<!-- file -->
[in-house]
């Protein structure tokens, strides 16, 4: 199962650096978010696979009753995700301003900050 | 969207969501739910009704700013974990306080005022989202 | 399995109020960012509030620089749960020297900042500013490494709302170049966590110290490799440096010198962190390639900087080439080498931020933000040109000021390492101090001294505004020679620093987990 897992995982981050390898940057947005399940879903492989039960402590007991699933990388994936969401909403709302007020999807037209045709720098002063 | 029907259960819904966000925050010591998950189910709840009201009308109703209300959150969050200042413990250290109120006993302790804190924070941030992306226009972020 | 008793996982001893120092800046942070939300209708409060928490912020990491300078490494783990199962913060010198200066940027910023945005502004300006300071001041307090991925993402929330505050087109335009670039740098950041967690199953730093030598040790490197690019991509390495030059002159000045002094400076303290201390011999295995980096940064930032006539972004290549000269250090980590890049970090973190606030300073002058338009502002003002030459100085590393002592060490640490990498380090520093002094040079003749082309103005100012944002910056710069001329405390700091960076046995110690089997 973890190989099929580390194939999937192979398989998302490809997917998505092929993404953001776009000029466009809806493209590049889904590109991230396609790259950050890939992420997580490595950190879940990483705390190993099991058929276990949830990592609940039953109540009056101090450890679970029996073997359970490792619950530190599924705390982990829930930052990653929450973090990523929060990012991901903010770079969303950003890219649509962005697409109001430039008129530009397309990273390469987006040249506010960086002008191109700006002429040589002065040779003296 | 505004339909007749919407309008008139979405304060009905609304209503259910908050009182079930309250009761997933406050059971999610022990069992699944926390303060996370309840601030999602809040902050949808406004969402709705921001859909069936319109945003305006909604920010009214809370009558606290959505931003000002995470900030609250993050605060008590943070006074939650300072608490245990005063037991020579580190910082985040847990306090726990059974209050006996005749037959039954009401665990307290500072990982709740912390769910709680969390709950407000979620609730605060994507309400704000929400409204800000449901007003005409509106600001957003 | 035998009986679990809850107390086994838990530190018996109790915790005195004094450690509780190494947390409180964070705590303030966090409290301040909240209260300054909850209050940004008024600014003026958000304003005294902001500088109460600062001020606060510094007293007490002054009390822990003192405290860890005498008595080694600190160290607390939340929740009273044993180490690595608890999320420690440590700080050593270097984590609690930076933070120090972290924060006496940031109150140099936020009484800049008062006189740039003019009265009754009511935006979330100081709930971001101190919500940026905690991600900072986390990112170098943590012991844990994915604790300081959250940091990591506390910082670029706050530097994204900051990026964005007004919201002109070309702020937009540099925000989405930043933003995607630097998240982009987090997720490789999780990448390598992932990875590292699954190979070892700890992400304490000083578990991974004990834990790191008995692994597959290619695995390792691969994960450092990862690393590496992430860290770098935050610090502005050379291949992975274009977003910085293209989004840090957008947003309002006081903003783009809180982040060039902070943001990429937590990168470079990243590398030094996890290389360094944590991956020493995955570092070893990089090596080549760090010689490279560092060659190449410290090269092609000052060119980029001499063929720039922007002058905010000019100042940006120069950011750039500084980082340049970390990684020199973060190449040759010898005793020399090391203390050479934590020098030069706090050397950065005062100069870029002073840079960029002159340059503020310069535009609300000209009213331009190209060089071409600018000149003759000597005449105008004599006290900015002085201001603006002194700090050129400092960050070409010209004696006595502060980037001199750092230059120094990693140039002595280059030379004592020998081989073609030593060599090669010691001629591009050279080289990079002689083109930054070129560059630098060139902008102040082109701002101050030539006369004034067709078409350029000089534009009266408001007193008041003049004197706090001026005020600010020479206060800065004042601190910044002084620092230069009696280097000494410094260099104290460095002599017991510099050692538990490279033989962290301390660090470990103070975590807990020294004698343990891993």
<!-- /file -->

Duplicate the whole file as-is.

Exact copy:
[in-house]
């Protein structure tokens, strides 16, 4: 199962650096978010696979009753995700301003900050 | 969207969501739910009704700013974990306080005022989202 | 399995109020960012509030620089749960020297900042500013490494709302170049966590110290490799440096010198962190390639900087080439080498931020933000040109000021390492101090001294505004020679620093987990 897992995982981050390898940057947005399940879903492989039960402590007991699933990388994936969401909403709302007020999807037209045709720098002063 | 029907259960819904966000925050010591998950189910709840009201009308109703209300959150969050200042413990250290109120006993302790804190924070941030992306226009972020 | 008793996982001893120092800046942070939300209708409060928490912020990491300078490494783990199962913060010198200066940027910023945005502004300006300071001041307090991925993402929330505050087109335009670039740098950041967690199953730093030598040790490197690019991509390495030059002159000045002094400076303290201390011999295995980096940064930032006539972004290549000269250090980590890049970090973190606030300073002058338009502002003002030459100085590393002592060490640490990498380090520093002094040079003749082309103005100012944002910056710069001329405390700091960076046995110690089997 973890190989099929580390194939999937192979398989998302490809997917998505092929993404953001776009000029466009809806493209590049889904590109991230396609790259950050890939992420997580490595950190879940990483705390190993099991058929276990949830990592609940039953109540009056101090450890679970029996073997359970490792619950530190599924705390982990829930930052990653929450973090990523929060990012991901903010770079969303950003890219649509962005697409109001430039008129530009397309990273390469987006040249506010960086002008191109700006002429040589002065040779003296 | 505004339909007749919407309008008139979405304060009905609304209503259910908050009182079930309250009761997933406050059971999610022990069992699944926390303060996370309840601030999602809040902050949808406004969402709705921001859909069936319109945003305006909604920010009214809370009558606290959505931003000002995470900030609250993050605060008590943070006074939650300072608490245990005063037991020579580190910082985040847990306090726990059974209050006996005749037959039954009401665990307290500072990982709740912390769910709680969390709950407000979620609730605060994507309400704000929400409204800000449901007003005409509106600001957003 | 035998009986679990809850107390086994838990530190018996109790915790005195004094450690509780190494947390409180964070705590303030966090409290301040909240209260300054909850209050940004008024600014003026958000304003005294902001500088109460600062001020606060510094007293007490002054009390822990003192405290860890005498008595080694600190160290607390939340929740009273044993180490690595608890999320420690440590700080050593270097984590609690930076933070120090972290924060006496940031109150140099936020009484800049008062006189740039003019009265009754009511935006979330100081709930971001101190919500940026905690991600900072986390990112170098943590012991844990994915604790300081959250940091990591506390910082670029706050530097994204900051990026964005007004919201002109070309702020937009540099925000989405930043933003995607630097998240982009987090997720490789999780990448390598992932990875590292699954190979070892700890992400304490000083578990991974004990834990790191008995692994597959290619695995390792691969994960450092990862690393590496992430860290770098935050610090502005050379291949992975274009977003910085293209989004840090957008947003309002006081903003783009809180982040060039902070943001990429937590990168470079990243590398030094996890290389360094944590991956020493995955570092070893990089090596080549760090010689490279560092060659190449410290090269092609000052060119980029001499063929720039922007002058905010000019100042940006120069950011750039500084980082340049970390990684020199973060190449040759010898005793020399090391203390050479934590020098030069706090050397950065005062100069870029002073840079960029002159340059503020310069535009609300000209009213331009190209060089071409600018000149003759000597005449105008004599006290900015002085201001603006002194700090050129400092960050070409010209004696006595502060980037001199750092230059120094990693140039002595280059030379004592020998081989073609030593060599090669010691001629591009050279080289990079002689083109930054070129560059630098060139902008102040082109701002101050030539006369004034067709078409350029000089534009009266408001007193008041003049004197706090001026005020600010020479206060800065004042601190910044002084620092230069009696280097000494410094260099104290460095002599017991510099050692538990490279033989962290301390660090470990103070975590807990020294004698343990891993």